ODESSA, TX (KWES) - Music, magic and even snow cones, many Odessans turned out to Woodson Park for the end of Juneteenth.
"I've been coming here ever since I was five and I'm ten now," said 10-year-old Daeshaun Morrison.
Juneteenth showcased pageants, parades and even a little basketball. Giving a glimpse into the culture that isn't just in West Texas but around the nation.
"We hope that over the last four days what your heritage is all about. How to enjoy life. Even though we go through struggles every day, we still celebrate. We're still happy. We're still proud of our heritage," said Jo Ann Davenport Littleton, president of the Black Cultural Council of Odessa.
Getting the chance to get together is one thing, but if you ask everyone here, they'll tell you the true meaning of Juneteenth.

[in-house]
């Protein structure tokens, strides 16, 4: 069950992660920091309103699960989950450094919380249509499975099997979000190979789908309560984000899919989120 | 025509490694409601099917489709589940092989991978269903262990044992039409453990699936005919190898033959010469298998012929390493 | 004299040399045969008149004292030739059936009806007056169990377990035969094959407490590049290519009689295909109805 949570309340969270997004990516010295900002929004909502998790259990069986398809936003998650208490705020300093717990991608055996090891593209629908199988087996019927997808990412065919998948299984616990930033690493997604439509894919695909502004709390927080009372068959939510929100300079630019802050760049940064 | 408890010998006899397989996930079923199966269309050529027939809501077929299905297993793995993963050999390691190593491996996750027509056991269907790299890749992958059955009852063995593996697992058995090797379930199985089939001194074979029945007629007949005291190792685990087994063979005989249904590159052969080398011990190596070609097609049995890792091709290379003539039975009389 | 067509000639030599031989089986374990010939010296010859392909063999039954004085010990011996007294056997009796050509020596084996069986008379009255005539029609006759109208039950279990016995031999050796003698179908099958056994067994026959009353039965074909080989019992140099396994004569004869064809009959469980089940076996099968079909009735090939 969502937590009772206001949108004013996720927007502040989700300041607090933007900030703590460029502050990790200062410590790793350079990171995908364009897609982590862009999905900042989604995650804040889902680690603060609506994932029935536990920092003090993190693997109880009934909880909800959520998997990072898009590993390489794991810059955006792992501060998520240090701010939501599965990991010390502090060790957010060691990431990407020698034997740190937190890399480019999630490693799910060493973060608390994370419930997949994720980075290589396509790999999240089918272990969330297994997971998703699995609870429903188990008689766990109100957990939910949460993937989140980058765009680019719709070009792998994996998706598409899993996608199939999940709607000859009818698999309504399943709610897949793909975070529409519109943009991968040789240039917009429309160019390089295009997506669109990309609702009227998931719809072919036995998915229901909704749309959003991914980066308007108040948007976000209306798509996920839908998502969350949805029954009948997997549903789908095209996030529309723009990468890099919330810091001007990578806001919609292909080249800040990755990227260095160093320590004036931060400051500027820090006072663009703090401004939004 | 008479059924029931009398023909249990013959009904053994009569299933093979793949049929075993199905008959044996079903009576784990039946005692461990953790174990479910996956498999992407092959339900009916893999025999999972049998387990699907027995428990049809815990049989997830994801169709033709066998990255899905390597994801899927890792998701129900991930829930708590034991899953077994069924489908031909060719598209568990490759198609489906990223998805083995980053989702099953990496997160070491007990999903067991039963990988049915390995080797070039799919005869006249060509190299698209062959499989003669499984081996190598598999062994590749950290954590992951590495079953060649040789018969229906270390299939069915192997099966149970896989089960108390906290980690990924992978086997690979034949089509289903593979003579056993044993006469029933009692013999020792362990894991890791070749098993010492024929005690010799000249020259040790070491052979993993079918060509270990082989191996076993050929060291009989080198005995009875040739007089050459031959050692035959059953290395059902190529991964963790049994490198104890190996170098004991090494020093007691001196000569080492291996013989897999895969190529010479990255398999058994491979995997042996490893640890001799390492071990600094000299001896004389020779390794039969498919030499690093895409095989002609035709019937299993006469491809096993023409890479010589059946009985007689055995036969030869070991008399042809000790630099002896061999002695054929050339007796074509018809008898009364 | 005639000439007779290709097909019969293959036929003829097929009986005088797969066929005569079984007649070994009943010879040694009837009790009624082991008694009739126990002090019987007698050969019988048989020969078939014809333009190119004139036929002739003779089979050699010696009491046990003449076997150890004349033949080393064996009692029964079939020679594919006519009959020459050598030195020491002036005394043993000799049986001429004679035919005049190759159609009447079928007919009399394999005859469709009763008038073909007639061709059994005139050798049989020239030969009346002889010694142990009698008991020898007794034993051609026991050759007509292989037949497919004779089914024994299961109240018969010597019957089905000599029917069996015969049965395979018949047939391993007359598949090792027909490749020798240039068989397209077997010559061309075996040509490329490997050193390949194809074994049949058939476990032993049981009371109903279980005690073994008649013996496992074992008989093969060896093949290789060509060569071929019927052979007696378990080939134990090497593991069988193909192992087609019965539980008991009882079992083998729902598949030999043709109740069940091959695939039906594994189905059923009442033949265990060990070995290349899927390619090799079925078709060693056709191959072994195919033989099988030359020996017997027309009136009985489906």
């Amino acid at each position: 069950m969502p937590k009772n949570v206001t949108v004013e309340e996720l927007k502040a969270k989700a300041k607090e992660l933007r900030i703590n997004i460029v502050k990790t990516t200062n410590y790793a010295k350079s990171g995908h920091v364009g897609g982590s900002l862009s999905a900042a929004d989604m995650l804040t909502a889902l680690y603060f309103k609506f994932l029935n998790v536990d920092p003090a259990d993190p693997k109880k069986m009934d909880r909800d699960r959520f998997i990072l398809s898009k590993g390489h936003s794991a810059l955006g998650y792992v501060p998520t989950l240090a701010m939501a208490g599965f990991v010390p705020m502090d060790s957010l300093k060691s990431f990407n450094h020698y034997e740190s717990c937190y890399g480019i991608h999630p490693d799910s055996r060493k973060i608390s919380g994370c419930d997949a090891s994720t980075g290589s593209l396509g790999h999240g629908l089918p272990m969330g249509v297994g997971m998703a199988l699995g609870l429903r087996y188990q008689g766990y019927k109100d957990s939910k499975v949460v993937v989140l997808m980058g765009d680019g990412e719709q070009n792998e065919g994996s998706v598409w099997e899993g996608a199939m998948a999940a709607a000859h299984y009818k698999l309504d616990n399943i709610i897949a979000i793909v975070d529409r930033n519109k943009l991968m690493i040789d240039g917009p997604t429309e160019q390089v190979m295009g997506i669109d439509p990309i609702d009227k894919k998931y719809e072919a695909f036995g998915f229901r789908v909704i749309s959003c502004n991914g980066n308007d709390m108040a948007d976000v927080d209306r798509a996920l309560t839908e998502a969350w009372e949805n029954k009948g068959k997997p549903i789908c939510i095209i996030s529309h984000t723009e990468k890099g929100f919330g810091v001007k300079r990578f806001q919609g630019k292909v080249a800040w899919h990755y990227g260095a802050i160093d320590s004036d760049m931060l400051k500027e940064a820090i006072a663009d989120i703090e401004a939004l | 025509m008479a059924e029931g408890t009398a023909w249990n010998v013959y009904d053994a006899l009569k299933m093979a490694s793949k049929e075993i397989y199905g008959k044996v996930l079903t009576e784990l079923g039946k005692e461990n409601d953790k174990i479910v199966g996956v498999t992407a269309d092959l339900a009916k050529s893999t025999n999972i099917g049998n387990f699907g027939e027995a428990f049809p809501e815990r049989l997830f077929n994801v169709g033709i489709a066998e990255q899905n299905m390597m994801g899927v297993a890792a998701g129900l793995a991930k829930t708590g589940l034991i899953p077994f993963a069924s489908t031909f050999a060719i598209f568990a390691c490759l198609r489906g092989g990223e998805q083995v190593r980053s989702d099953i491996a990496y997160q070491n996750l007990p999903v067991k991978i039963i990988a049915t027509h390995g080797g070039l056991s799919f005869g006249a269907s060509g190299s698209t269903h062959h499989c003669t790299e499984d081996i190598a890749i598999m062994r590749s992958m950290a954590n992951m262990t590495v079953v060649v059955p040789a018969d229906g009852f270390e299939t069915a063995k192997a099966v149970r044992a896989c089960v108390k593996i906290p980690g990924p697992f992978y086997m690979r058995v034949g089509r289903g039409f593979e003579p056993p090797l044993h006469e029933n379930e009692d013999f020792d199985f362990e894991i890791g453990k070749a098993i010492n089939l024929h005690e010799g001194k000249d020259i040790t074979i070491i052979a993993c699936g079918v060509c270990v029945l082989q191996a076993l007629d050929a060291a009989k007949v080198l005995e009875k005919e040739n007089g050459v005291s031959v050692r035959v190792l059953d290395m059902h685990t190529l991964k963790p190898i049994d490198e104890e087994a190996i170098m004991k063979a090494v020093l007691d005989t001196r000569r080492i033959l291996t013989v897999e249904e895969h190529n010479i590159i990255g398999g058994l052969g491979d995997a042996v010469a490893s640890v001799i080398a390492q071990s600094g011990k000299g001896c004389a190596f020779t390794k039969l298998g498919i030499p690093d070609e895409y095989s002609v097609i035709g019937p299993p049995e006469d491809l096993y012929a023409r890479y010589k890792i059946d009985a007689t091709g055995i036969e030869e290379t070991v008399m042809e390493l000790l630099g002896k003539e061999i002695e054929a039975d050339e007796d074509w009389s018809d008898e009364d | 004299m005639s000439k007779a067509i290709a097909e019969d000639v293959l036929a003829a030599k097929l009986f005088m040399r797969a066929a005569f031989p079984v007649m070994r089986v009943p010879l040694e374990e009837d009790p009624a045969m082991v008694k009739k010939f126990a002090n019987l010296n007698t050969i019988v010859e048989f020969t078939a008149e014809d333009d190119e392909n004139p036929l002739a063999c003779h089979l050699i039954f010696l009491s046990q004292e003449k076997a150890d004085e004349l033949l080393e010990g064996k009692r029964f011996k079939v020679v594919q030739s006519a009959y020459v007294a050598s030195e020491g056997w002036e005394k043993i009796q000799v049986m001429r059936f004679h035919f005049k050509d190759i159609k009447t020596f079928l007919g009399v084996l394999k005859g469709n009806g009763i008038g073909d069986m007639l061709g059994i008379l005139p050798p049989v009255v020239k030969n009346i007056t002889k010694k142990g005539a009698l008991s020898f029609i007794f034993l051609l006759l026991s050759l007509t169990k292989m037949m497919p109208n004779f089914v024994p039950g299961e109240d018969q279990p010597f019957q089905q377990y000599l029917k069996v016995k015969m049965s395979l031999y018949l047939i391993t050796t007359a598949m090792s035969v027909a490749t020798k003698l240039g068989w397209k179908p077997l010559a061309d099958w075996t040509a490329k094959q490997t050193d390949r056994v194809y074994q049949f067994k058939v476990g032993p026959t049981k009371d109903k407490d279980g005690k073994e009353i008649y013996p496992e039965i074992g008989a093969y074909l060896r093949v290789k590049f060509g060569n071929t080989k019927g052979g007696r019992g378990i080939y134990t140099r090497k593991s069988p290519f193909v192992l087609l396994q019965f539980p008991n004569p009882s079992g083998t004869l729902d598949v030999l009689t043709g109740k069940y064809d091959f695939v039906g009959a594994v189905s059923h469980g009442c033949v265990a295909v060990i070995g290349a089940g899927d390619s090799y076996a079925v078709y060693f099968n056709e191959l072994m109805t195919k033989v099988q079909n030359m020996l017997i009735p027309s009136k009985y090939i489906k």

"The importance of Juneteenth to me is being free," said Morrison.
"We haven't always been here. It's been a struggle but we're here. We want to carry them with us. The younger people that don't know, we try to educate them and bring them along," said Littleton.
The meaning of Juneteenth is evident even in some of the vendors like Desert Frost, a family owned service from Presidio.
"To me it tells me that you are very, very united. Everybody comes and has a great time. Everybody is happy," said Lucy Acosta.
That happiness comes knowing the history is alive and well in the Basin.
"Each year our celebration has grown. People come from all over the world and it's just a great feeling to know you're a part of history," said Littleton.
"When I grow up the college I'm going go to Texas Tech University but every Juneteenth I'm going to come back down here," said Morrison.
This year, the Black Cultural Council celebrated 20 years of Juneteenth festivities.